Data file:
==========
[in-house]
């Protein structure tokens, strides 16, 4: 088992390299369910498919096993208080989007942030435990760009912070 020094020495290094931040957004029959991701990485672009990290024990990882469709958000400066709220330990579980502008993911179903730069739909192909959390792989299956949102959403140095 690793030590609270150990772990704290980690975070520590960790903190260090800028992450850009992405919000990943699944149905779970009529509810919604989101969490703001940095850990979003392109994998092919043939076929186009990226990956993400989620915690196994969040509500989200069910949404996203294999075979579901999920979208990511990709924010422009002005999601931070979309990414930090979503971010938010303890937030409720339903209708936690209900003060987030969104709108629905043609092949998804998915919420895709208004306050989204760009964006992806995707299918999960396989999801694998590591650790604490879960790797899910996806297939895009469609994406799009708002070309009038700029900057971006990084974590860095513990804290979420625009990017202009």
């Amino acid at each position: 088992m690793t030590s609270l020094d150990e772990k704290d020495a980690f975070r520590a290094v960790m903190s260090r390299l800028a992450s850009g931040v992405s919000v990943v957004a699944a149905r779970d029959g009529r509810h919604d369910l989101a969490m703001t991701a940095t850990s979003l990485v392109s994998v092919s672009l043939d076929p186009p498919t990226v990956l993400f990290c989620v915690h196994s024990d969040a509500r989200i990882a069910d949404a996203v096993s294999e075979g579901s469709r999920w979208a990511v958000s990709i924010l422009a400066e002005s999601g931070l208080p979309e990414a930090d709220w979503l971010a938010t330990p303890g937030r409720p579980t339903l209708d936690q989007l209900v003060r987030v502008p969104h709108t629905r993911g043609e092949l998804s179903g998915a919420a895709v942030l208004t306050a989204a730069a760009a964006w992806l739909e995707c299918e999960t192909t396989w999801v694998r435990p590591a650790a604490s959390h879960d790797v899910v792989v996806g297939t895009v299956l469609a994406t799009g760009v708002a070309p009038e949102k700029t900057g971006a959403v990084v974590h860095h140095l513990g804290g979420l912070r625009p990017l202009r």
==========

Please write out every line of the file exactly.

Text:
[in-house]
């Protein structure tokens, strides 16, 4: 088992390299369910498919096993208080989007942030435990760009912070 020094020495290094931040957004029959991701990485672009990290024990990882469709958000400066709220330990579980502008993911179903730069739909192909959390792989299956949102959403140095 690793030590609270150990772990704290980690975070520590960790903190260090800028992450850009992405919000990943699944149905779970009529509810919604989101969490703001940095850990979003392109994998092919043939076929186009990226990956993400989620915690196994969040509500989200069910949404996203294999075979579901999920979208990511990709924010422009002005999601931070979309990414930090979503971010938010303890937030409720339903209708936690209900003060987030969104709108629905043609092949998804998915919420895709208004306050989204760009964006992806995707299918999960396989999801694998590591650790604490879960790797899910996806297939895009469609994406799009708002070309009038700029900057971006990084974590860095513990804290979420625009990017202009």
């Amino acid at each position: 088992m690793t030590s609270l020094d150990e772990k704290d020495a980690f975070r520590a290094v960790m903190s260090r390299l800028a992450s850009g931040v992405s919000v990943v957004a699944a149905r779970d029959g009529r509810h919604d369910l989101a969490m703001t991701a940095t850990s979003l990485v392109s994998v092919s672009l043939d076929p186009p498919t990226v990956l993400f990290c989620v915690h196994s024990d969040a509500r989200i990882a069910d949404a996203v096993s294999e075979g579901s469709r999920w979208a990511v958000s990709i924010l422009a400066e002005s999601g931070l208080p979309e990414a930090d709220w979503l971010a938010t330990p303890g937030r409720p579980t339903l209708d936690q989007l209900v003060r987030v502008p969104h709108t629905r993911g043609e092949l998804s179903g998915a919420a895709v942030l208004t306050a989204a730069a760009a964006w992806l739909e995707c299918e999960t192909t396989w999801v694998r435990p590591a650790a604490s959390h879960d790797v899910v792989v996806g297939t895009v299956l469609a994406t799009g760009v708002a070309p009038e949102k700029t900057g971006a959403v990084v974590h860095h140095l513990g804290g979420l912070r625009p990017l202009r």